Lennar has found a partner with cash and expertise in developing complex, multi-use infill projects to help it develop its huge former military bases in San Francisco and a piece of land in New Jersey that overlooks Manhattan.
Ross Perot Jr.'s Hillwood Development Co. and Scala Real Estate Partners, made up of two former Hillwood executives, together bought half of Lennar's interest in Hunters Point/Candlestick Point and the New Jersey project. They also bought half of Lennar's 50% interest in Treasure Island, a former naval barracks in the San Francisco Bay.
"We are 50-50, shoulder-to-shoulder partners," said Emile Haddad, Lennar's chief investment officer, who brokered the deal. "They come in taking over 50% of all responsibilities and costs and liability...More important, this is an entity that comes with a lot of understanding of these types of deals having done some of the largest urban development and mixed-used developments in the country."
Hillwood has developed arenas, high-rise condominiums, offices, single-family residential communities, distribution centers, regional malls, mixed-use urban development, call centers, hotels, golf courses, airports, intermodal rail yards, corporate campuses, and major air facilities. It developed the Fort Worth Alliance Airport and the American Airlines Center basketball arena in Dallas.
The stadium experience should come in handy since the Hunters Point/Candlestick project could include a new home for the San Francisco 49ers as well as thousands of homes and businesses.
"These are very savvy partners that we have," said Haddad. "We have always said, 'One plus one sometimes makes three.'"
Hillwood-Scala paid Lennar $145 million in cash in the deal, but the company did not realize that entire amount, said Haddad, because part of it was used to buy out LNR Property Group's interest in Hunters Point and Rosewood's share of the New Jersey property.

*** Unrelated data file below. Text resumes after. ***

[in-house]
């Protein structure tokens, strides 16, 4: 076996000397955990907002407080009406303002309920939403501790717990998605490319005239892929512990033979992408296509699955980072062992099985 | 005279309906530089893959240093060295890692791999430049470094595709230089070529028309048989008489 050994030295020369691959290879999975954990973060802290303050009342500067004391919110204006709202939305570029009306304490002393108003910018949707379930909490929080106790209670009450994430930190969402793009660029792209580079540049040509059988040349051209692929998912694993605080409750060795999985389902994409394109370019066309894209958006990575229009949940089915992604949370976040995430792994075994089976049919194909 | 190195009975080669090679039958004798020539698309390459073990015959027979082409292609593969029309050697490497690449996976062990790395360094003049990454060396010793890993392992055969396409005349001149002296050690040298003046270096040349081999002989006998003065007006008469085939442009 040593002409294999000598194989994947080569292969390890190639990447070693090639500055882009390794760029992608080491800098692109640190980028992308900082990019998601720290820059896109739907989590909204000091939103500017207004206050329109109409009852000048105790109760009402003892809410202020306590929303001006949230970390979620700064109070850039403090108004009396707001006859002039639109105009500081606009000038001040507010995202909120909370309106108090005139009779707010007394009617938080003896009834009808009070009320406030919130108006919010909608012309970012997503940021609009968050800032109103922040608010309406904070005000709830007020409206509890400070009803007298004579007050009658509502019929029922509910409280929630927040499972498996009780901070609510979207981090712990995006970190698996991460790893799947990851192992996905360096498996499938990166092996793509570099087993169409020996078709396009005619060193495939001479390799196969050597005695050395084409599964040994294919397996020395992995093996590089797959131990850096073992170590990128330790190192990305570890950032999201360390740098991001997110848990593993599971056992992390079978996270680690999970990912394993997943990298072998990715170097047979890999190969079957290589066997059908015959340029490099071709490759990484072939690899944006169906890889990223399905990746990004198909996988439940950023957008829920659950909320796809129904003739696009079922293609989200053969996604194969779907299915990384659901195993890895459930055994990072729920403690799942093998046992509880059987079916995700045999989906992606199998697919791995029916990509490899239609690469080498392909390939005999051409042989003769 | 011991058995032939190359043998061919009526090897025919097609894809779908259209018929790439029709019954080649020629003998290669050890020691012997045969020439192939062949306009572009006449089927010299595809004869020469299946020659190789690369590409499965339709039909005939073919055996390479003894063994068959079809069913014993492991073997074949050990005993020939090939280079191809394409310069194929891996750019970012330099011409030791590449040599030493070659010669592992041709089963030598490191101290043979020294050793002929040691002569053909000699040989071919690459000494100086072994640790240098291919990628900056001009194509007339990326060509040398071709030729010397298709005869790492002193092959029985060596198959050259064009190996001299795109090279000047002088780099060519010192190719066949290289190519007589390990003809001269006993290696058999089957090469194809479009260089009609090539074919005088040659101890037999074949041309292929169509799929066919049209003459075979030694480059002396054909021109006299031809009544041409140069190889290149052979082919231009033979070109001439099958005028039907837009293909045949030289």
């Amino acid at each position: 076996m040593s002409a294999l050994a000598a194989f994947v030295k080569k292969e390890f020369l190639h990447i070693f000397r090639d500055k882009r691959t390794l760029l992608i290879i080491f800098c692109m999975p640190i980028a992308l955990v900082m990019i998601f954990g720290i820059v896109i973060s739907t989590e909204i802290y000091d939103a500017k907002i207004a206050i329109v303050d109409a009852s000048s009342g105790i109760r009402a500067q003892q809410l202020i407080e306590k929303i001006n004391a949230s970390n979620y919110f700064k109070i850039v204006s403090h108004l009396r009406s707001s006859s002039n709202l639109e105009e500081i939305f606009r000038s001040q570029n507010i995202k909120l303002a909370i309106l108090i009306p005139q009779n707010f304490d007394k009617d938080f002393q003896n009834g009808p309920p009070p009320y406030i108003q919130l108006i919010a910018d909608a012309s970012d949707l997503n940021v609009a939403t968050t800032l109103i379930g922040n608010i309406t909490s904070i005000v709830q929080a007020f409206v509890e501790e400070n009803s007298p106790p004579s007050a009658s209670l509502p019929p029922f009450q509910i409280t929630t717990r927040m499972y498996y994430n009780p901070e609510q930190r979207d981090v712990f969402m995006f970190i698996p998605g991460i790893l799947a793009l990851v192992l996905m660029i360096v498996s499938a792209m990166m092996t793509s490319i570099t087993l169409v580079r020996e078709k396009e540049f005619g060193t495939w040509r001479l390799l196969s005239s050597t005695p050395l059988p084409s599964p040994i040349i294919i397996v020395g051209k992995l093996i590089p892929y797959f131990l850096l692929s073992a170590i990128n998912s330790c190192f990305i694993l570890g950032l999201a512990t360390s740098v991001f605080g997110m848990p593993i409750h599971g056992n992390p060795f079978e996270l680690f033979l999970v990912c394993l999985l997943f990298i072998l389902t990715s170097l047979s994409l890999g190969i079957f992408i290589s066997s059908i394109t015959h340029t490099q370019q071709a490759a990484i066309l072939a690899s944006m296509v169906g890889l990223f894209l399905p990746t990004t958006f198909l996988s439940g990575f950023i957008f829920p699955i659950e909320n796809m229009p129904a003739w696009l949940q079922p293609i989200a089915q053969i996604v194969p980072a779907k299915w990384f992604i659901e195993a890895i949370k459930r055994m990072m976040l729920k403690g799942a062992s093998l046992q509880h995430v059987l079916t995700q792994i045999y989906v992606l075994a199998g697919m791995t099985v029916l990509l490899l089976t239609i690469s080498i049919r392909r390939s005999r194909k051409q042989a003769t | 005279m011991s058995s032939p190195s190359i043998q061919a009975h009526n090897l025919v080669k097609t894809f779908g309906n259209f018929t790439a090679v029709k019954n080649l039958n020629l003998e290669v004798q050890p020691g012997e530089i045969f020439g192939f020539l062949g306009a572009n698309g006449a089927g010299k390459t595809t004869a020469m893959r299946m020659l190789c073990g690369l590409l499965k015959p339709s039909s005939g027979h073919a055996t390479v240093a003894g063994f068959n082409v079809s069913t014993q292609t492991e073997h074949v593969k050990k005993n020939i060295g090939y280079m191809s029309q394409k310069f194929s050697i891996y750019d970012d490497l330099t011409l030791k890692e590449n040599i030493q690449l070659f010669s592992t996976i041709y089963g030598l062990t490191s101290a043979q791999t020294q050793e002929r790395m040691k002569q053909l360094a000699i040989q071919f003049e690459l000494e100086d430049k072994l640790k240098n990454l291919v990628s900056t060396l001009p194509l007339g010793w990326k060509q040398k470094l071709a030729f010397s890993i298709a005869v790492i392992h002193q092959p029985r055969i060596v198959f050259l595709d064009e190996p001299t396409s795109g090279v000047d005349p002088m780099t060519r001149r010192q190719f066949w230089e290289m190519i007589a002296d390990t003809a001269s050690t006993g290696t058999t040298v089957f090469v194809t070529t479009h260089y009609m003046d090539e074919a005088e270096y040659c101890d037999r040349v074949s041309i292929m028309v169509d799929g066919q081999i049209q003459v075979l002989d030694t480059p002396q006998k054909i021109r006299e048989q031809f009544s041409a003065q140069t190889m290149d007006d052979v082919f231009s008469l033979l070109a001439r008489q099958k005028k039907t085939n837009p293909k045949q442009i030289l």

"This deal wasn't done for any cash or loss or profit purposes," said Haddad. "It wasn't discounted. There was no distress. Also, there was no bump up in value to capture profit."
Haddad said Lennar has always envisioned taking on a partner for the San Francisco mega projects and has been working on it in earnest in June. From the beginning, LNR said it was not interested in building the development, only in the land investment, he said.
The Hillside-Scala partnership was chosen from among several suitors, Haddad said, adding that he personally has known the principals of both entities since before he joined Lennar.
As the market for homes has dried up, causing builders to go searching for cash to survive, Lennar has distinguished itself in its ability to find new sources of liquidity.
In early 2007, just before land values began exponentially falling, the company sold off a majority interest in LandSource, a land development company it had formed primarily from thousands of acres of Newhall Ranch land in the Santa Clarita Valley near Los Angeles, pulling in more than $600 million in cash.
By the end of 2007, LandSource had lost half of its value, and it recently filed to reorganize under Chapter 11 bankruptcy court protection.
On the last day of its 2007 fiscal year, Lennar pulled another bundle of cash and tax benefits out of its hat when it sold off 11,000 lots around the country valued at $1.3 billion into a joint venture with Morgan Stanley Real Estate for $525 million, recouping $270 million in taxes because of the loss.
Learn more about markets featured in this article: San Francisco, CA.